Despite Southwest Light Rail controversy, Met Council survives overhaul effort
A new task force will soon look at potential changes to the Metropolitan Council, which remains under intense scrutiny for its handling of the $2.7 billion Southwest Light Rail project.
But the most powerful planning agency in Minnesota will not be completely overhauled as some state lawmakers vowed to do earlier this year.
Calls to fundamentally change how the Met Council operates started growing louder last year after the legislative auditor revealed the Southwest Light Rail project is years behind schedule and hundreds of millions of dollars over budget.
Sen. Scott Dibble, DFL-Minneapolis, is among those who authored bills that would have made the Met Council an elected body rather than having members appointed by the governor.
“I believe the only solution in a democratic elected representative system is to have elected representatives,” Dibble said last December before taking over as chair of the Senate Transportation Committee.
5 INVESTIGATES found last year that the Met Council ignored early warnings about the project that will extend the Green Line to Eden Prairie.
“My constituents are just appalled at the waste,” said Rep. Kristin Robbins (R-Maple Grove). “We have real infrastructure needs in western Hennepin County that are not being addressed, and we see our tax dollars getting wasted on these projects.”
The project still faces a funding gap of $272 million, according to a Met Council spokesperson.
Opposition from cities
Despite the ongoing issues with the controversial light rail project, mayors of cities resisted drastic changes to the planning agency they depend on for critical projects involving transit, water treatment, parks, and housing.
“I feel like what we have works pretty well. It could be tweaked a little bit and work even better,” Edina Mayor Jim Hovland said.
Hovland supports creating staggered terms for the 17 members of the regional planning agency so that they are not all appointed by the same governor.
The idea of staggered terms is also supported by Metro Cities, which advocates for local governments within the seven-county metropolitan area.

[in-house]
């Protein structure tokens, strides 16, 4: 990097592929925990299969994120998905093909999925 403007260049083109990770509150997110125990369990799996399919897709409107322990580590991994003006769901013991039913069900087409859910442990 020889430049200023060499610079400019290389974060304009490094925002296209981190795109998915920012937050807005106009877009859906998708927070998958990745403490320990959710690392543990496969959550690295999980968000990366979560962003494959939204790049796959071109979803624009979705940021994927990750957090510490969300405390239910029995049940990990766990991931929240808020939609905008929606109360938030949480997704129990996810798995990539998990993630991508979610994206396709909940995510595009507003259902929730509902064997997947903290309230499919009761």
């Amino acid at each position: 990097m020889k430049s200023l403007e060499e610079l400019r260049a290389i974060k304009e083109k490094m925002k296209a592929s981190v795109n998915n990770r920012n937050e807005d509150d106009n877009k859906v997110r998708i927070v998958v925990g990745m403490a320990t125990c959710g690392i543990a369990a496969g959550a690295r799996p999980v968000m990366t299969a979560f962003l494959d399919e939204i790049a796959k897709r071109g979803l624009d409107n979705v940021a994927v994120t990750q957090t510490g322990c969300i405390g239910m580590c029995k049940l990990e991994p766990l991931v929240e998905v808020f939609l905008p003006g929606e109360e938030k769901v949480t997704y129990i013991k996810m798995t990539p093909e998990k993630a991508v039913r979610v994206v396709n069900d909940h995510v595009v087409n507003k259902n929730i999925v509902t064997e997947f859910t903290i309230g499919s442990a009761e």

“We consider it good government and common sense improvement to governance of the region,” said Patricia Nauman, executive director.
But Hovland and others are against making the Met Council an elected body, a proposal which had bi-partisan support at the legislature.
“It almost feels to me like… an attempt to throw the baby out with the bathwater,” Hovland said.
At a committee hearing in March, Minnetonka Mayor Brad Wiersum said, “It could end up as a fractured, paralyzed entity less able to address regional needs and problems.”
‘Most powerful unit of government’
The calls for change are familiar to Myron Orfield Jr., a former state lawmaker and professor at the University of Minnesota.
Orfield authored a bill to make the Met Council elected in 1997. The bill passed in the House and Senate before then-Governor Arne Carlson vetoed it.
“The status quo has lots of friends,” Orfield said. “It’s very hard to get the government to change or anybody to change.”
However, Orfield says he was optimistic about a different outcome this time, given the looming questions about Southwest Light Rail.
“It’s the most powerful unit of government, but for the state, and this session, it might have shown it’s more powerful than the state government, that reformers weren’t able to touch it,” Orfield said.
Dibble did not respond to follow-up requests for comment about the failure of his bill to make the Met Council elected.
The new 17-member task force created to study possible changes to the Met Council is required to make its recommendations to lawmakers by February of next year.
In an email, a spokesperson for Met Council said the agency looks forward to working with the task force.
Robbins, who joined DFL members as a co-author on a bill that would have made the Met Council elected, said she is optimistic about the ultimate compromise of creating a task force to study other potential changes to the agency.
“I do think they have far too much power, but I don’t think they can thwart the will of the people or the will of the legislature,” Robbins said. “I think we will have real change because the public is demanding it.”